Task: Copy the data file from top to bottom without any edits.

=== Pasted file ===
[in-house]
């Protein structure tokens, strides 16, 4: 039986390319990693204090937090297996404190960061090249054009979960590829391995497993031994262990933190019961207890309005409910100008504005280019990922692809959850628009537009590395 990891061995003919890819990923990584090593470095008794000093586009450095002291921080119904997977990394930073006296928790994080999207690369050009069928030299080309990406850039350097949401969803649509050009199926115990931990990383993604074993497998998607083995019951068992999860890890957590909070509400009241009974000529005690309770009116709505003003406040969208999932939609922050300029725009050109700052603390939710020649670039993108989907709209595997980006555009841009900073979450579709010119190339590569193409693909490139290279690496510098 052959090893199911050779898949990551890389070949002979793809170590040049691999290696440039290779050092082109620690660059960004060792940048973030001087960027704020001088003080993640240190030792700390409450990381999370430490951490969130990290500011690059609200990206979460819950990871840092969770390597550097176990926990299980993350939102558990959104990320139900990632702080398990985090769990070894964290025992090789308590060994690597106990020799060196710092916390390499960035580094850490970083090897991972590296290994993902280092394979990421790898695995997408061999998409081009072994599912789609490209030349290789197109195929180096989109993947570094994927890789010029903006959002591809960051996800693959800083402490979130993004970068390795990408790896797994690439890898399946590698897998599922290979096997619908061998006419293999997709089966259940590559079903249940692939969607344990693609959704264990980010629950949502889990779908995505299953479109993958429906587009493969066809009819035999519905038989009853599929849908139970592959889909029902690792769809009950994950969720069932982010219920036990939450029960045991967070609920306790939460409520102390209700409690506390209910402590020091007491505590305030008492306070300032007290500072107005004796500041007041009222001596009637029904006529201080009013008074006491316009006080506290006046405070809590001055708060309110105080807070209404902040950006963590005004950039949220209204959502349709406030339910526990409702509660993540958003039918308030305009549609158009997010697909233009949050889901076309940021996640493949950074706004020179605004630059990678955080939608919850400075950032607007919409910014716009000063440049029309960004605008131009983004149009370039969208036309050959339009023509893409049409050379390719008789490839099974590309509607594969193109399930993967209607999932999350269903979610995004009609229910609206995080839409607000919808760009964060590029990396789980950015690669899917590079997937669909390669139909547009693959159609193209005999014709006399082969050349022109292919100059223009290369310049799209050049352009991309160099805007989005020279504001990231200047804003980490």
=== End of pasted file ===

[in-house]
């Protein structure tokens, strides 16, 4: 039986390319990693204090937090297996404190960061090249054009979960590829391995497993031994262990933190019961207890309005409910100008504005280019990922692809959850628009537009590395 990891061995003919890819990923990584090593470095008794000093586009450095002291921080119904997977990394930073006296928790994080999207690369050009069928030299080309990406850039350097949401969803649509050009199926115990931990990383993604074993497998998607083995019951068992999860890890957590909070509400009241009974000529005690309770009116709505003003406040969208999932939609922050300029725009050109700052603390939710020649670039993108989907709209595997980006555009841009900073979450579709010119190339590569193409693909490139290279690496510098 052959090893199911050779898949990551890389070949002979793809170590040049691999290696440039290779050092082109620690660059960004060792940048973030001087960027704020001088003080993640240190030792700390409450990381999370430490951490969130990290500011690059609200990206979460819950990871840092969770390597550097176990926990299980993350939102558990959104990320139900990632702080398990985090769990070894964290025992090789308590060994690597106990020799060196710092916390390499960035580094850490970083090897991972590296290994993902280092394979990421790898695995997408061999998409081009072994599912789609490209030349290789197109195929180096989109993947570094994927890789010029903006959002591809960051996800693959800083402490979130993004970068390795990408790896797994690439890898399946590698897998599922290979096997619908061998006419293999997709089966259940590559079903249940692939969607344990693609959704264990980010629950949502889990779908995505299953479109993958429906587009493969066809009819035999519905038989009853599929849908139970592959889909029902690792769809009950994950969720069932982010219920036990939450029960045991967070609920306790939460409520102390209700409690506390209910402590020091007491505590305030008492306070300032007290500072107005004796500041007041009222001596009637029904006529201080009013008074006491316009006080506290006046405070809590001055708060309110105080807070209404902040950006963590005004950039949220209204959502349709406030339910526990409702509660993540958003039918308030305009549609158009997010697909233009949050889901076309940021996640493949950074706004020179605004630059990678955080939608919850400075950032607007919409910014716009000063440049029309960004605008131009983004149009370039969208036309050959339009023509893409049409050379390719008789490839099974590309509607594969193109399930993967209607999932999350269903979610995004009609229910609206995080839409607000919808760009964060590029990396789980950015690669899917590079997937669909390669139909547009693959159609193209005999014709006399082969050349022109292919100059223009290369310049799209050049352009991309160099805007989005020279504001990231200047804003980490």